Robinson et al v. AirTran Airways, Inc. et al, No. 1:2009cv00439 - Document 76 (N.D. Ga. 2009)

Court Description: ORDER granting 48 Motion for Summary Judgment. Signed by Judge Thomas W. Thrash, Jr on 11/10/09. (dr)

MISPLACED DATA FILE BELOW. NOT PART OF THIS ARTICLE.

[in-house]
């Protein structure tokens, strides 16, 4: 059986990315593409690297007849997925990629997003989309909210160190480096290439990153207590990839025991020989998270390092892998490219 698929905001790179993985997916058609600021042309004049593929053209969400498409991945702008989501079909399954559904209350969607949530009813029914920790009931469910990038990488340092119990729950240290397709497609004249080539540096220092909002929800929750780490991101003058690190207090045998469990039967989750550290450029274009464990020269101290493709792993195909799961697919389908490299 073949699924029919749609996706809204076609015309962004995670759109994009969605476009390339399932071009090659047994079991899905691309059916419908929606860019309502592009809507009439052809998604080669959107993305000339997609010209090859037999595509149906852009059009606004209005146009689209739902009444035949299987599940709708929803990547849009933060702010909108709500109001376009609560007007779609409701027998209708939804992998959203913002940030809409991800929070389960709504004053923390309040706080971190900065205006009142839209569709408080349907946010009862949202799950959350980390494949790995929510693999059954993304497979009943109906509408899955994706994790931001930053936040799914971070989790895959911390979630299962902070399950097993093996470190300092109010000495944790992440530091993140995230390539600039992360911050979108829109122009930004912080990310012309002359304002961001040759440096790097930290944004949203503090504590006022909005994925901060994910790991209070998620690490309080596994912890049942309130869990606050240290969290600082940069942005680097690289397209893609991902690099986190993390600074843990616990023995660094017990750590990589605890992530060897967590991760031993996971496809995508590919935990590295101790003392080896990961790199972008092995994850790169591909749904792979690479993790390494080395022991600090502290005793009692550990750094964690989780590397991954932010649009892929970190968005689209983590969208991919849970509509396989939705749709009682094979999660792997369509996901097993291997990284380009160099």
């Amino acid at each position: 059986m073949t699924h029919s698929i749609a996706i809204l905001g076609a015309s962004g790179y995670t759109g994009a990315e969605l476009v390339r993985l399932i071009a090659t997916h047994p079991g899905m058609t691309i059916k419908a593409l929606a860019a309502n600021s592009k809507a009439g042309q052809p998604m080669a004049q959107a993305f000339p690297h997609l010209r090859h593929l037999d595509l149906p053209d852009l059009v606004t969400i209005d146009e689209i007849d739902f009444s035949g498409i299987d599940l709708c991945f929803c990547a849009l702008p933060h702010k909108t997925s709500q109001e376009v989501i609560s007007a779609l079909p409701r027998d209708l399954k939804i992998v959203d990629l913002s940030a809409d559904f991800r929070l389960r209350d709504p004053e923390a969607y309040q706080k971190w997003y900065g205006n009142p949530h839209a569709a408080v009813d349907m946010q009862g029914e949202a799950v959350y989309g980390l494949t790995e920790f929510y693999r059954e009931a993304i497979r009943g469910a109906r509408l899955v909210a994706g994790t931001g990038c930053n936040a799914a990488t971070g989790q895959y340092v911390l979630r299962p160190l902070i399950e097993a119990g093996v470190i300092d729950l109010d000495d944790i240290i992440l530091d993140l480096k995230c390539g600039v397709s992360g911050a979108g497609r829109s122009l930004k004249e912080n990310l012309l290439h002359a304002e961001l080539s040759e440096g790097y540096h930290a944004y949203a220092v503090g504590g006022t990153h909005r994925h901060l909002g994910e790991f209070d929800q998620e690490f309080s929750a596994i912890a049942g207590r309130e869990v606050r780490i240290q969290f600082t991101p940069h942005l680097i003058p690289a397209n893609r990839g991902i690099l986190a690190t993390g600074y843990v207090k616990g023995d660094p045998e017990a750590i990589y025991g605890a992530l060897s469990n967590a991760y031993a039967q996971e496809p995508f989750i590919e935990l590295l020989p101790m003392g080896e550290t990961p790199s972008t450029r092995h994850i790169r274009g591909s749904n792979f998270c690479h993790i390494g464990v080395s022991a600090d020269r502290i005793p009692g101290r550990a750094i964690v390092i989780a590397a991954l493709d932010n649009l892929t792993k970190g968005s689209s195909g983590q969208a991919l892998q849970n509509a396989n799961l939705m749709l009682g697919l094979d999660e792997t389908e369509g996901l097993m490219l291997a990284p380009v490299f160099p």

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Robinson et al v. AirTran Airways, Inc. et al Doc. 76 IN THE UNITED STATES DISTRICT COURT FOR THE NORTHERN DISTRICT OF GEORGIA ATLANTA DIVISION AYANNA ROBINSON and ELLIOTT ROBINSON, Plaintiffs, v. CIVIL ACTION FILE NO. 1:09-CV-439-TWT AIRTRAN AIRWAYS, INC., et al., Defendants. ORDER This is a personal injury action. The Plaintiff Ayanna Robinson was groped by a drunken fellow passenger on an AirTran flight. Georgia law does not allow her to recover from AirTran unless she suffered a physical injury which she did not. Therefore, the Defendant AirTran’s Motion for Summary Judgment [Doc. 48] is GRANTED. I. Background This case arises out of an incident on November 3, 2007, involving AirTran passenger and Co-defendant Raymond Lewis and Plaintiffs Ayanna and Elliott Robinson. That morning, Lewis traveled from San Francisco, California, to Atlanta, Georgia. (Compl. ¶ 6.) During the flight, a passenger reported that Lewis was becoming intoxicated. (Compl. ¶ 7.) When the flight landed, the flight attendants told T:\ORDERS\09\Robinson\msjtwt.wpd an AirTran customer service specialist that Lewis should not be served any alcohol on his connecting flight to Richmond, Virginia. (Def.’s Mot. for Summ. J., Ex. C at 15.) The customer service specialist relayed the information to the gate agent supervisor. (Def.’s Mot. for Summ. J., Ex. C at 19-20.) The gate agent supervisor “un-checked” Lewis from his seat assignment, thereby alerting the gate agent to evaluate Lewis when he boarded his connecting flight to Richmond. (Def.’s Mot. for Summ. J., Ex. C at 20.) At boarding time, the gate agent spoke to Lewis and assessed his behavior, appearance, and odor. (Def.’s Mot. for Summ. J., Ex. C at 24-26.) Based on his evaluation, the agent allowed Lewis to board. He wrote “no alcohol” on Lewis’s boarding pass and gave the boarding pass to a flight attendant. (Def.’s Mot. for Summ. J., Ex. C at 49-50.) During the flight, the Robinsons’ daughter spilled water in her seat. (Compl. ¶ 14.) Mrs. Robinson walked to the rear of the plane to get paper towels. (Compl. ¶ 14.) She alleges that Lewis slapped her on the buttocks when she walked past his seat. (Compl. ¶ 15.) She said nothing and continued to the rear of the plane to get paper towels. When she returned, she stopped at Lewis’s seat and told him not to touch her again. (Compl. ¶ 16.) She then returned to her seat, told her husband about Lewis’s behavior, and called a flight attendant. The Robinsons asked the flight attendant to do something to prevent Lewis from touching Mrs. Robinson again. (Compl. ¶ 22.) T:\ORDERS\09\Robinson\msjtwt.wpd -2- The head flight attendant apologized to the Robinsons, approached Lewis about the incident, and confiscated an alcoholic beverage he had smuggled on board. (Compl. ¶ 23, Def.’s Mot. for Summ. J., Ex. E at 59.) She then asked flight attendant Gerry Grimm to remain in his jump seat, which was located near Lewis’s seat, to supervise Lewis. (Compl. ¶ 23.) She also notified the captain to radio the Richmond airport and have police waiting at the gate. For the remainder of the flight, Lewis remained in his seat in a drunken stupor. When the passengers were deplaning, he approached Mrs. Robinson and touched her on the back and neck. (Compl. ¶ 26.) Mr. Robinson pushed Lewis into a seat. (Compl. ¶ 27.) Shortly thereafter, Grimm arrived and intervened to separate the men. Lewis remained on board while the remaining passengers deplaned, and the police then took him into custody and escorted him to a well deserved jail cell. (Compl. ¶ 29.) The Robinsons sued AirTran Airways, Inc. (“AirTran”) alleging (1) negligent hiring, training, and supervision of employees, (2) negligence on behalf of AirTran’s employees, (3) breach of a common carrier’s heightened duty of care, (4) loss of consortium, (5) willful misconduct, malice, fraud, wantonness, oppression, and want of care sufficient to support punitive damages, and (6) bad faith conduct entitling the Robinsons to attorney fees. AirTran now moves for summary judgment. T:\ORDERS\09\Robinson\msjtwt.wpd -3- II. Summary Judgment Standard Summary judgment is appropriate only when the pleadings, depositions, and affidavits submitted by the parties show that no genuine issue of material fact exists and that the movant is entitled to judgment as a matter of law. Fed. R. Civ. P. 56(c). The court should view the evidence and any inferences that may be drawn in the light most favorable to the nonmovant. Adickes v. S.H. Kress & Co., 398 U.S. 144, 158-59 (1970). The party seeking summary judgment must first identify grounds that show the absence of a genuine issue of material fact. Celotex Corp. v. Catrett, 477 U.S. 317, 323-24 (1986). The burden then shifts to the nonmovant, who must go beyond the pleadings and present affirmative evidence to show that a genuine issue of material fact does exist. Anderson v. Liberty Lobby, Inc., 477 U.S. 242, 257 (1986). III. Discussion A. Negligence Claims In Counts I and II, the Plaintiffs allege that AirTran negligently hired, trained, and supervised its employees and that AirTran’s employees acted negligently in responding to Lewis’s advances. Under Georgia law, “[i]n a claim concerning negligent conduct, a recovery for emotional distress is allowed only where there is some impact on the plaintiff, and that impact must be a physical injury.” Lee v. State Farm Mut. Ins. Co., 272 Ga. 583, 584 (2000) (quoting Ryckeley v. Callaway, 261 Ga. T:\ORDERS\09\Robinson\msjtwt.wpd -4- 828 (1992)); H.J. Russell & Co. v. Jones, 250 Ga. App. 28, 30 (2001). The rule has been criticized as “repudiated [and] regressive.” Lee, 272 Ga. at 590 (Hunstein, J., concurring). But it is unquestionably the law in Georgia. It can be said in defense of the rule that it spares the airlines from crushing liability for the inconvenience, indignities and emotional distress that the airlines now routinely inflict upon their customers. The conditions of airline travel today often constitute the negligent infliction of emotional distress. The foreseeable examples include long and unpredictable security lines which mean that you must arrive at the airport hours in advance of your flight time, loud televisions blaring over the din of cell phone conversations in every nook and cranny of the airport, delayed and canceled flights, missed connections, lost luggage, and overbooking of flights making rescheduling a nightmare. Conditions in the rear cabin are – to paraphrase Hobbes – nasty, brutish and not short. After being herded into the airplane like cattle, the passengers are crammed into seats that are too small even for the average sized individual, much less for the larger passenger who spills out of the middle seat into the space of his or her fellows on each side. There is adequate leg room if you are a very small child or a dwarf. Our fellow passengers are often rude and inconsiderate, like the drunken, brutish Mr. Lewis here. The airlines continue to order planes with reclining seat backs so that the T:\ORDERS\09\Robinson\msjtwt.wpd -5- passenger ahead of you can unilaterally decrease the space available to you in order to increase his level of comfort. As they discount fares for major routes, the airlines now charge for a host of services that once were free, such as fees for checked baggage which means that there are more carry-ons and consequent delays in loading and unloading of the aircraft. We routinely read of passengers trapped in a plane sitting on the tarmac for hours because of bad weather, jammed in like sardines, listening to the wail of crying babies, with no food, and breathing air reeking with the smell of overflowing toilets. In short, airline travel these days is often a truly miserable and distressful experience. Here, Mrs. Robinson asserts that she suffered a physical injury when Lewis touched her without permission. Unwanted touching, however, is not considered a physical injury under Georgia law. In Stewart v. Storch, 274 Ga. App. 242 (2005), a former tenant sued her former landlord alleging that the landlord was liable for sexual harassment allegedly committed by the landlord’s property manager. The tenant alleged that the property manager “touched her without permission” and “made unwanted sexual advances on numerous occasions.” Id. at 243. The Georgia Court of Appeals granted summary judgment in favor of the landlord, explaining: A plaintiff can recover damages for mental distress caused by negligence only where the plaintiff suffered an impact resulting in physical injury or pecuniary loss resulting from an injury to the person. [The plaintiff] T:\ORDERS\09\Robinson\msjtwt.wpd -6- alleged no such injury or loss and therefore [cannot] recover for any alleged negligence by [the landlord.] Id. at 248. Although Mrs. Robinson argues that she experienced “physical, mental, and emotional distress,” she offers no evidence that distinguishes the touching from that in Stewart. Accordingly, AirTran is entitled to summary judgment with respect to Mrs. Robinson’s negligence claims because she has not shown a sufficient physical impact. B. Common Carrier Liability In Count III, Mrs. Robinson alleges that AirTran breached its heightened duty of care as a common carrier. However, all negligence claims, regardless of their standard of care, are subject to the physical impact rule. In Wideman v. DeKalb County, 200 Ga. App. 624 (1991) (overruled on other grounds), the plaintiff sued emergency medical technicians for negligent infliction of emotional distress after she suffered a miscarriage in an ambulance. Although an ambulance is a common carrier under Georgia law, the Georgia Court of Appeals recognized that the impact rule applied to the plaintiff’s negligent infliction of emotional distress claim. Id. at 631. Accordingly, because Mrs. Robinson suffered no physical injury, AirTran is entitled to summary judgment with respect to her common carrier claim as well. C. Loss of Consortium, Punitive Damages, and Attorney Fees T:\ORDERS\09\Robinson\msjtwt.wpd -7- Claims for loss of consortium, punitive damages, and attorney fees depend on the viability of the underlying claims. See Briddle v. Cornerstone Lodge of America, 288 Ga. App. 353, 355 (2007) (“Since the loss of consortium claim by [the Plaintiff’s husband] was derivative to [the Plaintiff’s] recovery for the underlying injury, summary judgment was also proper as to that claim.”); Vernon Library Supplies, Inc. v. Ard, 249 Ga. App. 853, 855 (2007) (“[A] claim for punitive damages will not lie when general damages are not awarded.”); Gilmour v. American Nat'l Red Cross, 385 F.3d 1318, 1324 (11th Cir. 2004) (affirming the dismissal of the plaintiff’s claim for attorney fees where he was entitled to summary judgment on underlying claims). Here, Mrs. Robinson has no viable underlying claims. Therefore, AirTran is also entitled to summary judgment with respect to the Plaintiffs’ claims for loss of consortium, punitive damages, and attorney fees. IV. Conclusion For the reasons stated above, the Defendant AirTran’s Motion for Summary Judgment [Doc. 48] is GRANTED. T:\ORDERS\09\Robinson\msjtwt.wpd -8- SO ORDERED, this 10 day of day of November, 2009. /s/Thomas W. Thrash THOMAS W. THRASH, JR. United States District Judge T:\ORDERS\09\Robinson\msjtwt.wpd -9-